Not 2 Grand goes scrap yard exploring
We like scrap yards. N2G boss-man, Pollitt, started working in scrap yards when he was just fourteen, so they have always been dear to us. But unlike way back in the 1990s, cars that reside in contemporary scrap yards don’t ever seem to look like they belong there. They always look too new, somehow. Maybe it’s the vast swathes of metallic paint, making scrap yards look like colourful, almost cheerful places? Maybe it’s the fact that modern cars are subject to much better rust-proofing, meaning their consignment to the scrap pile is almost always due to mechanical failure? We just don’t know.
With that in mind, we decided to head down to Yate Car Breakers to see what the score was. Were the ‘too new’ cars stacked high atop each other all mechanical lost causes? Um, no, actually. Take the Peugeot 407 we saw first. Okay, so it’s not the sexiest car to ever live, but it was sat there atop a pile of tyres, somewhat unceremoniously dumped, and guess what? It had 10 months MOT. We checked online.
We also checked the details of the 111k MINI Cooper. Despite the airbag having gone off, it hadn’t actually been in an obvious crash. The car looked tidy, the MOT history held no horrors, yet here it sat, going mouldy and feeling sorry for itself. No doubt chopped in for something newer, despite being perfectly serviceable itself.
Though don’t get us wrong, there were plenty of cares that deserved or simply needed to be in there. We’re not being anti-scrap yard here, far from it. The Honda Civic with its roof peeled off, the Mercedes-Benz S Class that probably broke, presenting the owner with a bill that put the now worthless car in the junk pile. The SLK above it, wearing some horrid bargain basement alloys, looked like it had been neglected to the point of being nothing more than scrap, poor thing.
But then, for every justifiable car in the yard like those just mentioned, or the obviously abused Mazda RX8, there were automotive mysteries. The MG ZS resplendent in blue and complete with X POWER body kit. Why was that in there? The MOT history was good, the mileage at 70k was low, so why had such a – in our eyes – special car been thrown away?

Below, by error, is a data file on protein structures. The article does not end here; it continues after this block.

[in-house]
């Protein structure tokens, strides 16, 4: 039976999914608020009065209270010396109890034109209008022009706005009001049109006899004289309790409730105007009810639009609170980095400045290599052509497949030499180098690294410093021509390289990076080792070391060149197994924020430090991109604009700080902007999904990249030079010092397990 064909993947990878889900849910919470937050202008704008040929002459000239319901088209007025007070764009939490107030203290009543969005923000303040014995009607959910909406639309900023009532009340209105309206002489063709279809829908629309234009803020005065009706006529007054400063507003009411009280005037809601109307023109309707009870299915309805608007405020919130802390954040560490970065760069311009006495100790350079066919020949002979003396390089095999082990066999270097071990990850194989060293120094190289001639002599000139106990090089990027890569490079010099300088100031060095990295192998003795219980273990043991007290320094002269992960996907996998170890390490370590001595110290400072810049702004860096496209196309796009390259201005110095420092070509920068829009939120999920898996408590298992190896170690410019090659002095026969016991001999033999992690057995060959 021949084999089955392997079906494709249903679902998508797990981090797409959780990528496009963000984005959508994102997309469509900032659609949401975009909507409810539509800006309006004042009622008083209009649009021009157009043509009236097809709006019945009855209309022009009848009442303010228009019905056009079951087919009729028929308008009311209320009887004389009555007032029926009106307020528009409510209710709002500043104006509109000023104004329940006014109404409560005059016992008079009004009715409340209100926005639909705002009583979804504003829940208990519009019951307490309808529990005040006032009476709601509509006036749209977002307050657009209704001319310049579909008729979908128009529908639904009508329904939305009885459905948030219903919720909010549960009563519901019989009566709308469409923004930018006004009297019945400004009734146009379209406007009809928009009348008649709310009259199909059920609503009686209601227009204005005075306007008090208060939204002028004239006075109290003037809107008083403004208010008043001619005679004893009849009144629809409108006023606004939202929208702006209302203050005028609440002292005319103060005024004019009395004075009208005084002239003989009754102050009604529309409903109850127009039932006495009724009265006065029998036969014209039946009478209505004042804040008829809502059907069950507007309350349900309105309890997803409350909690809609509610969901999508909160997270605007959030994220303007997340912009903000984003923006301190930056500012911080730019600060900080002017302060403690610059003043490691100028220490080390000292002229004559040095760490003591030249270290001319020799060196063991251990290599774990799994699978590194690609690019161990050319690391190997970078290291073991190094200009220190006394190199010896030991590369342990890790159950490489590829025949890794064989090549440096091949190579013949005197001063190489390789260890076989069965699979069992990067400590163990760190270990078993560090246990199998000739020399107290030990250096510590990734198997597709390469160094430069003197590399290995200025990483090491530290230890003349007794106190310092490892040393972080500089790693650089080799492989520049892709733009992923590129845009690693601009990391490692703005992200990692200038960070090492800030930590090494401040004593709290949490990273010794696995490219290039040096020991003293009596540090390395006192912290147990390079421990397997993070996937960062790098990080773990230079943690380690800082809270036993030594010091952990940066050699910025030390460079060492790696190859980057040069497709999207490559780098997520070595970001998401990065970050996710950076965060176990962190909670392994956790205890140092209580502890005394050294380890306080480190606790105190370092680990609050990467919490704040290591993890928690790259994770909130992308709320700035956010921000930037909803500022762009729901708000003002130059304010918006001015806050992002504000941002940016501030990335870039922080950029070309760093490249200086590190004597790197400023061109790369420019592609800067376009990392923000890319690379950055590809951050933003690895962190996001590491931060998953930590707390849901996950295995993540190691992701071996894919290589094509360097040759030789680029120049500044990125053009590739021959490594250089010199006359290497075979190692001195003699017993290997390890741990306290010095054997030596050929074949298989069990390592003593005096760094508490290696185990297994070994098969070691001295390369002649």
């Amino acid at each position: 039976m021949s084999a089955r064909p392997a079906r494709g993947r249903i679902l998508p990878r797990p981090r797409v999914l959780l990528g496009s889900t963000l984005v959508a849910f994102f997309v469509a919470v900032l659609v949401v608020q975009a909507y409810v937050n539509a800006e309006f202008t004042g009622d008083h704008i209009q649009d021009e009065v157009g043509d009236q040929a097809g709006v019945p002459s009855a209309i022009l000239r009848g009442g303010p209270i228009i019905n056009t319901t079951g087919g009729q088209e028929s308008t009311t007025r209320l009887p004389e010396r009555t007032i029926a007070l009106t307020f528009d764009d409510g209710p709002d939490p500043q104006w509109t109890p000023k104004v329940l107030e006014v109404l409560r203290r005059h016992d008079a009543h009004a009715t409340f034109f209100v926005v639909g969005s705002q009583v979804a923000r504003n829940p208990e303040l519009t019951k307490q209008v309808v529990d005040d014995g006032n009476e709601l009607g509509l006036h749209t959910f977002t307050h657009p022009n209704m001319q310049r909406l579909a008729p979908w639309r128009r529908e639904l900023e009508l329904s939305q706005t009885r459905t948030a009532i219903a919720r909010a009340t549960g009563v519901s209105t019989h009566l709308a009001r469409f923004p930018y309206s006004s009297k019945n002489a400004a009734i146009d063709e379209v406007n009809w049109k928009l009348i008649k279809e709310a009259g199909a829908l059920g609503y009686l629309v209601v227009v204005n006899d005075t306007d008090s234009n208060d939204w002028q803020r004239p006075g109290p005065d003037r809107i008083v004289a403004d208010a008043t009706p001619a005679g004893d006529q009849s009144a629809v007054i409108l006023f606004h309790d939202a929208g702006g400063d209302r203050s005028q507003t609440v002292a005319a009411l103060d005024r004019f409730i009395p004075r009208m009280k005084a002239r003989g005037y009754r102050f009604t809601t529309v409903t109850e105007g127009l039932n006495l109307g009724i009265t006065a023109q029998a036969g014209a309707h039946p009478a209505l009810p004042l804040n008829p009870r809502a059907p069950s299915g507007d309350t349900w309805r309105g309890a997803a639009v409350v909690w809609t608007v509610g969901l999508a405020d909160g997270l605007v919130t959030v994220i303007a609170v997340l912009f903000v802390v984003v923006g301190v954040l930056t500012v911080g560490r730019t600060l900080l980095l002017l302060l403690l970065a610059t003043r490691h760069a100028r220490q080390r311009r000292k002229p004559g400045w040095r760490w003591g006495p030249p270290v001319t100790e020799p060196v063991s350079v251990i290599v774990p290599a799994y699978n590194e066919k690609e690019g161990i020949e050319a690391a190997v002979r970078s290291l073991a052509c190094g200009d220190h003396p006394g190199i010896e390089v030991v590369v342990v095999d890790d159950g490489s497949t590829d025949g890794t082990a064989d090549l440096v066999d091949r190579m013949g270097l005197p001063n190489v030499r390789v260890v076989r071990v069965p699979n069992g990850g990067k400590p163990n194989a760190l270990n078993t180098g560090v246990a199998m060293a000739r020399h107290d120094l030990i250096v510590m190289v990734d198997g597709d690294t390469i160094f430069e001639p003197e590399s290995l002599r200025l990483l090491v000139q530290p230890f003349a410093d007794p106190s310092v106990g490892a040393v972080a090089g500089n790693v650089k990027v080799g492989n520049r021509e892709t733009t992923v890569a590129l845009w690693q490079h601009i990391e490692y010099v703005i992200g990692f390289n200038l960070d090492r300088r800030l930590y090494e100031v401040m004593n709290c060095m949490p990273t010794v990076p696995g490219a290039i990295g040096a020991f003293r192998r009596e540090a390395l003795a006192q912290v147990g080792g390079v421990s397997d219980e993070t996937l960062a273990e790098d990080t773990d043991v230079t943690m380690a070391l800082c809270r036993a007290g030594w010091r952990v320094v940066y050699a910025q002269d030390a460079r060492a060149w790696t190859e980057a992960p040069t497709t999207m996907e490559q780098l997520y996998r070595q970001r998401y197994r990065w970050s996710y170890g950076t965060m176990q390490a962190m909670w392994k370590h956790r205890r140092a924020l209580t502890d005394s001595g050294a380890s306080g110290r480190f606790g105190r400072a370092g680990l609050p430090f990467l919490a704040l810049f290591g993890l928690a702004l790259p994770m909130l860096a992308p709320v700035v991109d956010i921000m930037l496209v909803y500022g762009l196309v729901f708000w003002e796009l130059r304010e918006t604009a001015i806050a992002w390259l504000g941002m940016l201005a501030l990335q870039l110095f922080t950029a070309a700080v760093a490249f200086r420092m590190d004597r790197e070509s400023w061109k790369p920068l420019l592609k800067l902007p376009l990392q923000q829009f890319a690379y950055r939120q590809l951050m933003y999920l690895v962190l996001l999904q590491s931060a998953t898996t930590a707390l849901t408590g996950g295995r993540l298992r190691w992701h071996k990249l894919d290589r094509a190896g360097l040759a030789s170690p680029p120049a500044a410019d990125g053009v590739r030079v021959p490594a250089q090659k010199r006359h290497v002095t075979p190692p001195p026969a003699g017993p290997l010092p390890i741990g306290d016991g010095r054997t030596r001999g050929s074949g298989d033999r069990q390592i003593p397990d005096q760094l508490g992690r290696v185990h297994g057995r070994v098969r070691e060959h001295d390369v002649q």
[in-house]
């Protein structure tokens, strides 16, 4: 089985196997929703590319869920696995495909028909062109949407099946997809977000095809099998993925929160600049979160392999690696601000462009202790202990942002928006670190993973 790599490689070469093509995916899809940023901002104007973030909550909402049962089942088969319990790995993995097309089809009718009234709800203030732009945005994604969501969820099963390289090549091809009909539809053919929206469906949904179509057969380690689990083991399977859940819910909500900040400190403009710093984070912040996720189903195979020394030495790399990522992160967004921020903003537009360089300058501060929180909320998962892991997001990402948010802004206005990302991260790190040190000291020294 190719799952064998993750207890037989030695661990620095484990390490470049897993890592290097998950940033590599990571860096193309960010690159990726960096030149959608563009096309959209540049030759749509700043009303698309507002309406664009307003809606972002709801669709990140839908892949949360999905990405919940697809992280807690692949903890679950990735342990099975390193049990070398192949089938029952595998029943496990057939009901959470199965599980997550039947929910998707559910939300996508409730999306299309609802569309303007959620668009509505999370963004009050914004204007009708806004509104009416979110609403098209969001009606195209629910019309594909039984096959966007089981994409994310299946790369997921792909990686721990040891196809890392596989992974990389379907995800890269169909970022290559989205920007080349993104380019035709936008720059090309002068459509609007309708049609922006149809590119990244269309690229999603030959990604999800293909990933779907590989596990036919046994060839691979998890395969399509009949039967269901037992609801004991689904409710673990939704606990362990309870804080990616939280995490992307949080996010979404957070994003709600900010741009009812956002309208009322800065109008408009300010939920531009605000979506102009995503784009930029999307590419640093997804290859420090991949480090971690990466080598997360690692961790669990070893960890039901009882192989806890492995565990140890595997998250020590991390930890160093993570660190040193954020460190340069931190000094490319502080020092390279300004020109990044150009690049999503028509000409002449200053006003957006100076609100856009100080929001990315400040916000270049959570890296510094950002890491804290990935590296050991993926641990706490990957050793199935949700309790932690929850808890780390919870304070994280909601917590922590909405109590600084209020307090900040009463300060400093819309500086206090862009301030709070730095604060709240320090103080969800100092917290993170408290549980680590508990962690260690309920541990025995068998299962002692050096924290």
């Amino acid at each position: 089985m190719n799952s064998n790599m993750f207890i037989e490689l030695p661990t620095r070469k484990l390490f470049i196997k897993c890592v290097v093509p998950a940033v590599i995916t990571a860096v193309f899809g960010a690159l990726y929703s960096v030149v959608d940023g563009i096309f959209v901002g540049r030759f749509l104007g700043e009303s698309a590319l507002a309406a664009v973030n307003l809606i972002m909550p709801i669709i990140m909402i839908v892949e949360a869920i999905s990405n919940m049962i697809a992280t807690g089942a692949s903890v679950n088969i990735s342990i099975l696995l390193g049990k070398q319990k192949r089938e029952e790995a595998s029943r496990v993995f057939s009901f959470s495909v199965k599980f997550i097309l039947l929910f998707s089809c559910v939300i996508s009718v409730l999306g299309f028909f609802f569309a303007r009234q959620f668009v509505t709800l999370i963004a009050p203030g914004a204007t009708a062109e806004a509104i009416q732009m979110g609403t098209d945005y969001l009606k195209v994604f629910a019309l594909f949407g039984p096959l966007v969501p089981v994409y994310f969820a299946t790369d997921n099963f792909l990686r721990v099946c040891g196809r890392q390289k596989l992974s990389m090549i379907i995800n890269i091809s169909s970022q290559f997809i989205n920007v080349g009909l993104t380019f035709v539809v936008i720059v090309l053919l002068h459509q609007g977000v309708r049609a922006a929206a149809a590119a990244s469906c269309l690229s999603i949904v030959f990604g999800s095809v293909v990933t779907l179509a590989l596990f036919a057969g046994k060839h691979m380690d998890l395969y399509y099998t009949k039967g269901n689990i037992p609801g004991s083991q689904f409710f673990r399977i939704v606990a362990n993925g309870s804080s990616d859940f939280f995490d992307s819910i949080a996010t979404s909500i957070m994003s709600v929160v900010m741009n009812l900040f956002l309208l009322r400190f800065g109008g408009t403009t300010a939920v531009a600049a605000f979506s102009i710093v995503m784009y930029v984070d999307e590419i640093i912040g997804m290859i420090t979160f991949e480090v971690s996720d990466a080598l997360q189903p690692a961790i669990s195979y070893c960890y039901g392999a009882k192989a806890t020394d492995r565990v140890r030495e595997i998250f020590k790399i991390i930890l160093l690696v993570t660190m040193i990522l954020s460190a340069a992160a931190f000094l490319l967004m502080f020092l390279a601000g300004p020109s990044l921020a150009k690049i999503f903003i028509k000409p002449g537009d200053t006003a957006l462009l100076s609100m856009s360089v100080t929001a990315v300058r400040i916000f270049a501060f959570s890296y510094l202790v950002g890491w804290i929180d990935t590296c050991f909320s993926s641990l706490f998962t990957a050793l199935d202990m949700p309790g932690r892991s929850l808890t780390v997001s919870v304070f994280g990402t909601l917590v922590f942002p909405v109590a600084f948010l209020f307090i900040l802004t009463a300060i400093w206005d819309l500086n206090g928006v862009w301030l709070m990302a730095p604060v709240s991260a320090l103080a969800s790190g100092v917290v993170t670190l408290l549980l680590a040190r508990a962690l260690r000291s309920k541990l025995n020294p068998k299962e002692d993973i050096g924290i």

It’s not possible to save everything, we get that. We are, despite what you might think, realists. However, while saving every car isn’t possible, surely, it’s at least possible to just not throw away what it perfectly serviceable? There is so much emphasis on carbon footprint this, and environment that, these days. Is it not best to recycle? To get as much use out of something as possible? Scrap yards should exist, but for the wrecks, the smoke-belchers, the crashed cars. But for the ones that are being cast aside for no other reason than ‘newness’ or lack thereof?
No, that’s not cricket.
What’s Not Two Grand all about?
Adrian Flux sponsors motoring entertainment website, www.not2grand.co.uk, exploring the joys and trials of owning cars which cost no more than £2,000. Here’s found Chris Pollitt to talk about the Not Two Grand way of motoring:
Not 2 Grand and ‘Bangernomics’
Now, don’t get me wrong, I’m all for ‘bangernomics’. If that’s an alien term to you, it’s simply the art of buying cheap cars and capitalising on their remaining mechanical life as best you can. Basically, you get as much motoring as possible for your money. And if you ask me, this is great. I’m not a ‘new car’ guy, they simply don’t appeal. The idea of keeping old cars on the road is one that I hold dear to my heart. However, there is one part of the ‘bangernomics’ life that does irk me, and it’s the fact that there seems to be no allowance for pride.
From where I’m sitting, it seems you must drive your cheap car with a deliberate sense of self-deprecation. You have to qualify it to people, “oh yeah, it’s rubbish but it was only £200”. That sort of thing. And that’s just not cricket if you ask me.
Why should you have to have a rubbish car because you’re on a budget? You don’t. This is why Not 2 Grand exists, to show you a world of wheeled possibility. There’s a wealth of cars out there, all less than £2000, that you would not only like to own, but that you’d be proud to own. Driving is – as my Dad is forever reminding me – a privilege, not a right. So why should you settle?
Your pockets being somewhat shallower than the next man does not mean you have to admit the fact, especially when it comes to cars. I’ve had A LOT of cars in my time, and with the exception of, understandably, a slightly battered Rover 414SLi, I’ve been proud of every one of them. Even the Oldsmobile, and that thing was a death-trap.
And it gets better still. Not only can you find a desirable car for not a lot of dosh, you also get the joys of the interchangeability. You can tick off your motoring bucket list. RX8 for a few months, sell it, then how about an Audi S3? Having more kids, chop the Audi in for an S Max. People like to think cheap motoring means knackered old hatchbacks, but it doesn’t. For every new car on sale, there is a slightly older, but still just as good bargain alternative available to you. And because they’re bargain-priced, there is no crippling finance, no balloon payments, you just pay your money and you own your car. Brilliant.
So yes, while I am all for ‘bangernomics’, I strongly believe that there should be a distinction made between that and bargain cars as a whole. A ‘bangernomic’ car is a bit of fun, it’s the car you fill with crap for a tip run, it’s the car you ding or scratch without caring, it’s a bit of a giggle. A bargain car, however, is the savvy, wise choice to keep you mobile without breaking the bank. That’s what Not 2 Grand lives for. If you’re not convinced, have a look on the site and see the breadth of cars you can buy. You’ll be surprised.